Education: Standards and Assessments in Practice

Article excerpt

The Changing Face of American Education

In my nearly 15-year progression from teaching in a high school classroom to teaching future teachers in a university classroom, I've gained an unusual perspective on American education, one that led me to want to take stock of our currently standards--and test-obsessed climate. In 1995, as I began my teaching career, I was blissfully ignorant of both content standards and high-stakes standardized testing. I received my initial teacher certification that year from the state of Ohio, one of the first states to institute a benchmark, high-stakes exit exam for its students.

My university methods class in English/Language Arts had taught me how to write a lesson plan, structure a novel unit, and respond to student writing. But even though the Ohio 9th Grade Exit Exam had been instituted three years before, there was no talk of standards, content or otherwise, and no discussion, as far as I can remember, of teaching to the test. When I compare my own teacher-training and student teaching experiences with the teaching and research I have conducted recently, I see so few similarities between them that it almost appears I was trained for an entirely different profession.

When I received my first job later in 1995, teaching 9th and 10th grade English in California, nothing had changed fundamentally from my training in the Midwest. I know now that California had a curriculum framework for English/Language Arts (E/LA) in place at that time (specifically, 1985's Model Curriculum Standards: Grades Nine Through Twelve), and this framework had grade level expectations for students, but I never would have guessed that from the materials handed to me at my new teacher orientation.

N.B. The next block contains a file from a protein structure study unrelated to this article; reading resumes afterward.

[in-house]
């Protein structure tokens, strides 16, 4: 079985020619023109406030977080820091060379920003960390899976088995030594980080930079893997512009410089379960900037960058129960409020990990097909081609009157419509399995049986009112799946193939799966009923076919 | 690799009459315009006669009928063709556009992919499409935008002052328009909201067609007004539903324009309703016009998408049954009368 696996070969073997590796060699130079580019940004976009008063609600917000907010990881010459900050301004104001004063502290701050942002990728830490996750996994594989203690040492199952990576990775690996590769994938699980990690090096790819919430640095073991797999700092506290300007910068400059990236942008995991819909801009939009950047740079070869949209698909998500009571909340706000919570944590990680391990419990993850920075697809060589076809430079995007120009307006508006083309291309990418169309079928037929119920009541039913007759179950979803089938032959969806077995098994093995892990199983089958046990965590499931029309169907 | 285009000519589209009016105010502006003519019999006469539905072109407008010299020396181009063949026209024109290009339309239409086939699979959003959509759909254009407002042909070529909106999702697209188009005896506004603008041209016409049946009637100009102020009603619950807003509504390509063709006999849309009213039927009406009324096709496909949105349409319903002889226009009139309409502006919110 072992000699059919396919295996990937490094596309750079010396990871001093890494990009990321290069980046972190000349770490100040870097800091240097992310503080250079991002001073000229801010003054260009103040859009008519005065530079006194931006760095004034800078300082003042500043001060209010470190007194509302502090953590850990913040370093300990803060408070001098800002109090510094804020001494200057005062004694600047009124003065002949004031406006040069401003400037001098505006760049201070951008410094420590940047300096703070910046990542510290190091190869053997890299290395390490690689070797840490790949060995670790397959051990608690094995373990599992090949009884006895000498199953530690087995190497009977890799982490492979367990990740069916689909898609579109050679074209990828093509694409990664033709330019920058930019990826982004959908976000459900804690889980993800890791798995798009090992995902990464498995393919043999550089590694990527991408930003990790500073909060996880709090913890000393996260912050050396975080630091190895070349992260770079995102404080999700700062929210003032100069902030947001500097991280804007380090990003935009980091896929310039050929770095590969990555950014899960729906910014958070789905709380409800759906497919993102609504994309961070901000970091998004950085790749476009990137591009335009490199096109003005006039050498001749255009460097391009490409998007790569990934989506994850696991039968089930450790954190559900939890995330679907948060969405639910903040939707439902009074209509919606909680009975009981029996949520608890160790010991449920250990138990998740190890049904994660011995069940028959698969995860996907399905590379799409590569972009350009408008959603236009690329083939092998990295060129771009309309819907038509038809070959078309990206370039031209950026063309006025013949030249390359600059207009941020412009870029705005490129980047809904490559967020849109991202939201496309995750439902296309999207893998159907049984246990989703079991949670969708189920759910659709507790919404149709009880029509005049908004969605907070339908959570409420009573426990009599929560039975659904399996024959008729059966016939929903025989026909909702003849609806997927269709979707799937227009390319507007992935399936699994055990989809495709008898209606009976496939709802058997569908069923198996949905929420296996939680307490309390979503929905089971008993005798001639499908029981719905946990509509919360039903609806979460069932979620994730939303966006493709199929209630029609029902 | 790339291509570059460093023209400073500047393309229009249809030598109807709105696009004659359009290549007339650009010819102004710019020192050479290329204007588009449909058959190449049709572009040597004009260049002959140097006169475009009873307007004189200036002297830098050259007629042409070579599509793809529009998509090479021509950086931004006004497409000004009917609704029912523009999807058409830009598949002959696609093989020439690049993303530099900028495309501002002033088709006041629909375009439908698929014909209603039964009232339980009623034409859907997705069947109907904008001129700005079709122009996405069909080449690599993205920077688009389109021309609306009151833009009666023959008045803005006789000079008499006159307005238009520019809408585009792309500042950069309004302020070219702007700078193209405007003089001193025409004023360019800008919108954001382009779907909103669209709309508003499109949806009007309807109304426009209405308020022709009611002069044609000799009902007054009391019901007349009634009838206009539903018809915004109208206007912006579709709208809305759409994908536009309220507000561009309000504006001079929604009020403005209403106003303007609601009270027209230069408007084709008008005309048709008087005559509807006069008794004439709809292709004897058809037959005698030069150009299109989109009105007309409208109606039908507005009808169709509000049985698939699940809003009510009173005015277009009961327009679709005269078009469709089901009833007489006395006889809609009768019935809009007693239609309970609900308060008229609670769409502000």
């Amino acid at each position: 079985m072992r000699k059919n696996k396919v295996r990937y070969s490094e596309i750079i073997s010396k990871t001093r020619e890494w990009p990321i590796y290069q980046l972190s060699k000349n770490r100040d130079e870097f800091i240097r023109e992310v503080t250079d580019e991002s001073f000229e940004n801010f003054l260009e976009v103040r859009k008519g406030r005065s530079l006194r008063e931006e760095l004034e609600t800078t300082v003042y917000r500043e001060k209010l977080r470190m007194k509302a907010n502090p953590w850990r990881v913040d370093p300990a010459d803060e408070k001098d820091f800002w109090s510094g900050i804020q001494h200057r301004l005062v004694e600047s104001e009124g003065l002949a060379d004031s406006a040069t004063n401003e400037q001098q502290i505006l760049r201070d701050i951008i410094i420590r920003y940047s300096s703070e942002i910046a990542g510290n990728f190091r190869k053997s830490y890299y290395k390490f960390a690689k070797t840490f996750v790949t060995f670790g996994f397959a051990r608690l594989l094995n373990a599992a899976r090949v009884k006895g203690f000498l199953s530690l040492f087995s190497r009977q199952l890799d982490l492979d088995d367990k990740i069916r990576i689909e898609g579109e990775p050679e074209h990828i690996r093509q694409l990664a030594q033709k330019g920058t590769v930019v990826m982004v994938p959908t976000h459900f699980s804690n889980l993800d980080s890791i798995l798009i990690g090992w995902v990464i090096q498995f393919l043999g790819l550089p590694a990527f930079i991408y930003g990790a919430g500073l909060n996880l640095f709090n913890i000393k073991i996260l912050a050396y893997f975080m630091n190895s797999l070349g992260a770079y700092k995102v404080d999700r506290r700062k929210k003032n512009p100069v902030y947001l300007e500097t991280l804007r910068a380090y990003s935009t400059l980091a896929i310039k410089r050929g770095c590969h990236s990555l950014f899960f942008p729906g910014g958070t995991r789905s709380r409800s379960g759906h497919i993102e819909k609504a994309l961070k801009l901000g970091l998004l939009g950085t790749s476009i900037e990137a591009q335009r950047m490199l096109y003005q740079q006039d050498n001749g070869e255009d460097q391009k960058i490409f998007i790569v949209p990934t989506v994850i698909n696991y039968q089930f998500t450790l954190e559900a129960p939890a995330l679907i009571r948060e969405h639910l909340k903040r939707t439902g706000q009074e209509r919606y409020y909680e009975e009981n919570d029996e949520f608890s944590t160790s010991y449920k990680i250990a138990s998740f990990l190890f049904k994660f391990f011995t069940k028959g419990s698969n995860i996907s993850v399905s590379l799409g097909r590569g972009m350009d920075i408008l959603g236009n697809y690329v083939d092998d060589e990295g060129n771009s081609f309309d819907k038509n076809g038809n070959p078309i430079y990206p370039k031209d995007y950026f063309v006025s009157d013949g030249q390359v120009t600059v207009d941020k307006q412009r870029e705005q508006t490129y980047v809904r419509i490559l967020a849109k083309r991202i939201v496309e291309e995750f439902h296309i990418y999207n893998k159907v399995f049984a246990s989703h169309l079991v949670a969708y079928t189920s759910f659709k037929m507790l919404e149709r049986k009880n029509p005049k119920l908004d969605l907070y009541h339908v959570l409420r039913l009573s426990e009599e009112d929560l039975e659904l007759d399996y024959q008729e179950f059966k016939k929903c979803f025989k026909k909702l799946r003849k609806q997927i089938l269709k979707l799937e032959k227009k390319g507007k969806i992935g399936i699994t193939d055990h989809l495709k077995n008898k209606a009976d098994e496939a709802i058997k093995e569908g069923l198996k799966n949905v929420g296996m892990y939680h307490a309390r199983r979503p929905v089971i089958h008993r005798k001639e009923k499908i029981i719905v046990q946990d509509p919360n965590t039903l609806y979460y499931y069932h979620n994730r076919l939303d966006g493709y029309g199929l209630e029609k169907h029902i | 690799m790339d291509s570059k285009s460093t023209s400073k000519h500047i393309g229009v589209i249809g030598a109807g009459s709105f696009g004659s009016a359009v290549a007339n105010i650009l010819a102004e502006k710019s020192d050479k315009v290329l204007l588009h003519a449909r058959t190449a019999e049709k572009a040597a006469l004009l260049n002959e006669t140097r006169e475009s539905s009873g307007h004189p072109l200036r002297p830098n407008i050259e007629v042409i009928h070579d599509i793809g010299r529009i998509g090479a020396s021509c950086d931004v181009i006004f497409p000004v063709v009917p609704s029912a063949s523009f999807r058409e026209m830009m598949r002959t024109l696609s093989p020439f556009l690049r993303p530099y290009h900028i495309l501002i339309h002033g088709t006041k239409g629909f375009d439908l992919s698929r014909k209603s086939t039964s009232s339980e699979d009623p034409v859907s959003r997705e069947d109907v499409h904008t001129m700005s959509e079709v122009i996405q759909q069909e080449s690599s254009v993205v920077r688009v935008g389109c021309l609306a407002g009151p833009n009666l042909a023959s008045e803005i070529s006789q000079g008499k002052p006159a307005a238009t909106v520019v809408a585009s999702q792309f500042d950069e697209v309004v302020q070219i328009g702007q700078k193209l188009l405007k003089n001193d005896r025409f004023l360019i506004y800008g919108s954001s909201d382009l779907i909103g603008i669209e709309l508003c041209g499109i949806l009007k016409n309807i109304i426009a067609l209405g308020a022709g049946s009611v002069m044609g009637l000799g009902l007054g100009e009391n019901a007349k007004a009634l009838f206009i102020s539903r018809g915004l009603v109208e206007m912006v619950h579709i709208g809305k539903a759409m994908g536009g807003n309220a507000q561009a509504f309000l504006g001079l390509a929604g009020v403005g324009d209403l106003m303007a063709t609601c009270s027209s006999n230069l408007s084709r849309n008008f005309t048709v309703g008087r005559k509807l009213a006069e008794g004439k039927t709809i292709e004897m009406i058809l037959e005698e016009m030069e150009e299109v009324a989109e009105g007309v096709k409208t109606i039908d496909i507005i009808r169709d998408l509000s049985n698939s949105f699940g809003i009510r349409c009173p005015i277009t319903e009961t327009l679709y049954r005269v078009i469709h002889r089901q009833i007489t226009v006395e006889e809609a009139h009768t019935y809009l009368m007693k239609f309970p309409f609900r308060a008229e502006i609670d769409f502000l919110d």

My department chair gave me two small binders, one for each grade level I was teaching. The 9th grade binder told me I would teach short stories, To Kill a Mockingbird , and Romeo & Juliet, and I was free to choose additional novels from the included reading list. Additionally, I was asked to teach a variety of literary terminology specific to prose (exposition, conflict, rising action, etc.), as well as the narrative essay.

My 10th grade binder looked much the same. I would teach poetry (and its related terminology), two core novels (Lord of the Flies and Black Boy), the persuasive essay, and the research paper. There was a general expectation in both grades to teach vocabulary and grammar, but no guidelines as to which words or concepts. That was the extent of the direction I was given as a 22-year-old teacher fresh off a plane from Ohio.

Six years later, the world had changed. When I returned to the classroom after a one-year stint in graduate school, California had instituted their brand-new curriculum frameworks and content standards. I now had an expansive, state-mandated list of items to cover with my students, running the gamut from vocabulary acquisition to public speaking. Students were tested on these standards, and 10th grade students now had to pass an exit exam in order to receive their diploma. In my district, course outlines had to be rewritten showing how every aspect of every class related to the standards. We adopted a textbook anthology that provided teachers with discussion questions, worksheets, and tests all tied directly to California's content standards and we were encouraged to use these resources to ensure that we were meeting the standards.

Site administrators required teachers to conspicuously post the content standards that related to that day's lesson, and they were diligent in spot-checking classrooms to ensure that the standards were, in fact, posted. Department meetings, staff meetings, and staff development days focused not on how to better meet student needs, but on how to better meet the content standards and their accompanying tests, apparently assuming that these two very different goals were actually one and the same. …